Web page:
It is easy to idealize the past, and conditions certainly weren’t perfect for shareholders then. After all, the Great Depression, caused in part by unscrupulous corporate behavior, was just around the corner but being a shareholder plainly used to mean something different than it does today. It used to mean share certificates doubling as railway tickets, and whole families taking the day to travel to the meeting, riding in trains operated by the company to which they’d entrusted their money. It meant 95-year-old retired postmasters, who became shareholders before the Civil War began, waking up at six in the morning to attend their sixty-fifth consecutive meeting. It meant packed halls in downpours, and invocations offered for the company and the shareholders in attendance. It meant ownership, participation and the sense that you were a part of a shared endeavor.
Enter shareholder activism
Corporations were created as a vehicle for groups of individuals to put their money together and work toward a common goal. This money, once invested in the corporation, is represented by share in the corporation. Shareholders have governance rights, most importantly the right to elect the board of directors. The board is charged with looking out for the shareholders’ best interests, and has responsibility for overseeing management who runs the company’s day-to-day affairs. This description was as true in the nineteenth century as it is today, well into the twenty-first.
Shareholders are owners. As owners, they have the right to participate in the system of corporate democracy that is enshrined in our laws, enforced by our courts and supported by our taxes. This fascinating mix of direct and representative democracy is a two-way street that depends on engaged shareholders and receptive companies to function properly.
Shareholder engagement waxed and waned over the course of the twentieth century. Berkshire Hathaway and Wal-Mart have made it a point to continue the tradition of participation once carried on by corporations like the Boston & Albany Railroad. Other corporations haven’t been less interested in what their shareholders have to say.
Along the way, there have been a few historical trends worth mentioning. In 1942, the Securities and Exchange Commission ruled that shareholders could submit proposals for inclusion on corporate ballots which gave a big boost to what we call “shareholder activism.” For the first time, shareholders were given the right to present their ideas about the company to other shareholders using the same platform as the company itself. This began a wave of shareholder resolutions aimed at improving corporate governance, changing corporate social values and behavior and, of course, increasing financial performance.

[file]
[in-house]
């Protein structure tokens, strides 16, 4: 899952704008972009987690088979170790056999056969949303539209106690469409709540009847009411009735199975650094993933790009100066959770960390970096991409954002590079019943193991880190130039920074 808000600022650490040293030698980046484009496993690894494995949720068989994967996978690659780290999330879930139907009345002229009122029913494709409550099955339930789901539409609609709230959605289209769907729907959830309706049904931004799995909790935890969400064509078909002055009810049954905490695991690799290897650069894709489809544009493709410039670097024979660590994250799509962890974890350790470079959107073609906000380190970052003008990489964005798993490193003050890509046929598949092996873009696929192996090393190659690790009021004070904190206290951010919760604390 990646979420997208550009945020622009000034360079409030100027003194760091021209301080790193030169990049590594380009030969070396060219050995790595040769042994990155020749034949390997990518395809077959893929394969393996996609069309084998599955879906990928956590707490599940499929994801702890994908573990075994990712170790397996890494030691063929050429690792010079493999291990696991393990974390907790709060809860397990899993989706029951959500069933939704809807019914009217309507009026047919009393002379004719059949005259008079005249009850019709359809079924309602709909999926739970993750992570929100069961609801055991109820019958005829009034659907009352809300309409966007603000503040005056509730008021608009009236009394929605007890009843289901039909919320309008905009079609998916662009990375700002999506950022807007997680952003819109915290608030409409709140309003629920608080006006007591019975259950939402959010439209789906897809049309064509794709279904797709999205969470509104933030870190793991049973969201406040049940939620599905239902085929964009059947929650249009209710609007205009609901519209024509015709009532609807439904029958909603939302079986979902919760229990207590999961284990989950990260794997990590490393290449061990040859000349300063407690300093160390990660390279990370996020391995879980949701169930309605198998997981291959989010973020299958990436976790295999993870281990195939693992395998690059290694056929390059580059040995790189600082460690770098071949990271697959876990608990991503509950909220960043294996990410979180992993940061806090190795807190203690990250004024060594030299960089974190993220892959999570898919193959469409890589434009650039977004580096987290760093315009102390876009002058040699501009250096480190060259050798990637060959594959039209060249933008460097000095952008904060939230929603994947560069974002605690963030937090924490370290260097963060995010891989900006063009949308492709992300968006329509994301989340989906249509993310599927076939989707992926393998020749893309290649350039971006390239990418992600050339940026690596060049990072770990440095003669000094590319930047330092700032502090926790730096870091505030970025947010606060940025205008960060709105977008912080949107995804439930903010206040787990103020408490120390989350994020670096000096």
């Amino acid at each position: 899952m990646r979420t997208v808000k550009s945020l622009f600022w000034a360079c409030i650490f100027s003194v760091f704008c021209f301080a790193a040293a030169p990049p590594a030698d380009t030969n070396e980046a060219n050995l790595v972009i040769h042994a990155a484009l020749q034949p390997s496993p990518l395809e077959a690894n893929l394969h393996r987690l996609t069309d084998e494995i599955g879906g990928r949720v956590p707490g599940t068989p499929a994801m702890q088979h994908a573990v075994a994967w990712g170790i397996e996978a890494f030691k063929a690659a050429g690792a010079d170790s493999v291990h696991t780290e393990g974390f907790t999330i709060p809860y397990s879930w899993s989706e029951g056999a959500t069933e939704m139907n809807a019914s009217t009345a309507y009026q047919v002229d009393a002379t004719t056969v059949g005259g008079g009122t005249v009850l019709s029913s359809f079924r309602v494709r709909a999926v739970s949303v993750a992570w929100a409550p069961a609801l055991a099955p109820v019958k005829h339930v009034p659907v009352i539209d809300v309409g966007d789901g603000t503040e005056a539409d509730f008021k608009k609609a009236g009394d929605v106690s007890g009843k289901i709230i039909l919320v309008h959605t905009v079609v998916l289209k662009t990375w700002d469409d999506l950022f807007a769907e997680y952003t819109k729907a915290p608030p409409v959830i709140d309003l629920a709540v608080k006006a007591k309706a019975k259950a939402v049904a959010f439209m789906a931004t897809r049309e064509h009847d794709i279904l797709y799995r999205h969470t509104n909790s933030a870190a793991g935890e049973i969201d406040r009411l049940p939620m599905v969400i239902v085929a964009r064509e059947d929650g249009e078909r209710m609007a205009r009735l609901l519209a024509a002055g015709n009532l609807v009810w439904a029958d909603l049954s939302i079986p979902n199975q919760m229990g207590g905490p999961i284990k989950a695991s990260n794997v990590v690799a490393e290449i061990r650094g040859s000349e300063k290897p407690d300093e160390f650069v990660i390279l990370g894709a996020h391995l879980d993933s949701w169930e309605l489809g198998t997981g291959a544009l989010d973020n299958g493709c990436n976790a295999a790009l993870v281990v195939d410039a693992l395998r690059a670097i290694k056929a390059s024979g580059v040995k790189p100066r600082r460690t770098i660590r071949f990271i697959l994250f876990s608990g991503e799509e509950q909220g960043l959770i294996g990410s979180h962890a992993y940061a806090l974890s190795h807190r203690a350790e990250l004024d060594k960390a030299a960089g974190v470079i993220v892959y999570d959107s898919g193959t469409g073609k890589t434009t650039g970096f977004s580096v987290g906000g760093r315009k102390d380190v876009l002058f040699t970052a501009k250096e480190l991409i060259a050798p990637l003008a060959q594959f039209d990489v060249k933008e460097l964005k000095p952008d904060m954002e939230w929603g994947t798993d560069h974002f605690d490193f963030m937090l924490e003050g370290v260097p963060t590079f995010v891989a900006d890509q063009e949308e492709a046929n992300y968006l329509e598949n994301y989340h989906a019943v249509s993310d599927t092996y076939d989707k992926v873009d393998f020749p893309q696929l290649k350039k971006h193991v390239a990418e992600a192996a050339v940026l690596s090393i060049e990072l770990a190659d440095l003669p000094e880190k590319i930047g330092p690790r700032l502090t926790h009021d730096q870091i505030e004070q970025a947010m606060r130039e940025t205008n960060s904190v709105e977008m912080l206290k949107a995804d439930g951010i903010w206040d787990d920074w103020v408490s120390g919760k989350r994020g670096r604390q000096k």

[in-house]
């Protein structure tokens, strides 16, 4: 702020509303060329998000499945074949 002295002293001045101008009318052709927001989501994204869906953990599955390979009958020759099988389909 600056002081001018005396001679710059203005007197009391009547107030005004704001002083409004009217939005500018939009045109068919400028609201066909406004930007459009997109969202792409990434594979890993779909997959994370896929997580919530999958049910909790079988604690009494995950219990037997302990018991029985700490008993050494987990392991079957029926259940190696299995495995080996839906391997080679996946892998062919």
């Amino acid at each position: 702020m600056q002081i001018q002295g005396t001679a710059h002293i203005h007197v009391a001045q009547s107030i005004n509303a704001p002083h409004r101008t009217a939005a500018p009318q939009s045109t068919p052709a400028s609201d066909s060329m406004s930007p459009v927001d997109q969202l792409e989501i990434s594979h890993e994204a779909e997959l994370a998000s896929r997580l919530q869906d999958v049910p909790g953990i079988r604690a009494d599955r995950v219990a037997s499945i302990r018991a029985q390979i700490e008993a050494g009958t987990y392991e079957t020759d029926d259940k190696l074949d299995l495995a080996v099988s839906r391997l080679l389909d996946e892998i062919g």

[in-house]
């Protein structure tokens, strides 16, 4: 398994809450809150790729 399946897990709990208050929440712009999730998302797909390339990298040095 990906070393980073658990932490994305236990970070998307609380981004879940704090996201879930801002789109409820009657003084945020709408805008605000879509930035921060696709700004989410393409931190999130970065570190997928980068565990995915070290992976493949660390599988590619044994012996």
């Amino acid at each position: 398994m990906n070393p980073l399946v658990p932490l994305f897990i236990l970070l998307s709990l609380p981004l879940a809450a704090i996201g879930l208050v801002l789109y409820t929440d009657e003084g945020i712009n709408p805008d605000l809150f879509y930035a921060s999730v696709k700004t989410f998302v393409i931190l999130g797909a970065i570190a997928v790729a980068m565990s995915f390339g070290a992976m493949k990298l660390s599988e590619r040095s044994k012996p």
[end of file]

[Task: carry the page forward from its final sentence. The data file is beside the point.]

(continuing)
Shareholder activism during this time was largely dominated by individual investors. For example, at the 1964 meeting of General Motors’ shareholders, which saw 5,739 shareholders in attendance, a stockholder by the name of Mary Gay Harm rose to speak on the issue of apartheid in South Africa and discriminatory practices within GM itself, garnering a response from the board to the overflow crowd.
Things really began to change in the 1980s. A massive shift in the composition of the shareholder base began to occur as large institutions like pension funds and mutual funds began to make up an increasingly large percentage of shareholders.
The numbers are startling. Institutional investors held only about 10 percent of US equities in 1953, but their ownership has climbed to over 65 percent today. This concentration of the shareholder base has radically changed the way corporations interact with their owners. Engaged institutional investors receive the bulk of most companies’ outreach efforts, while retail shareholders are expensive to engage and generally don’t vote their shares. A concentrated institutional shareholder base only exacerbates the doubt smaller shareholders may have about the power of their vote, despite being important and necessary participants -- especially at a time when shareholder power is concentrating in fewer hands.
These large institutional investors engage with the companies they own whenever they want about the issues that matter most to them, something that is out of the reach of most everyday shareholders and half of investing.
Take back your power as an investor.
We know the technology exists to empower and connect voters and revolutionize proxy voting. Technology has made it easy to people to connect across all institutions, and now it exists to connect voters. The traditional proxy system is lonely, isolated and non-transparent -- but it doesn’t have to be. It’s time that shareholders use products that empower let them use their voices, rather than stifle them. Everyone should have a say on their wealth. It’s time to use this technology to take back what’s ours.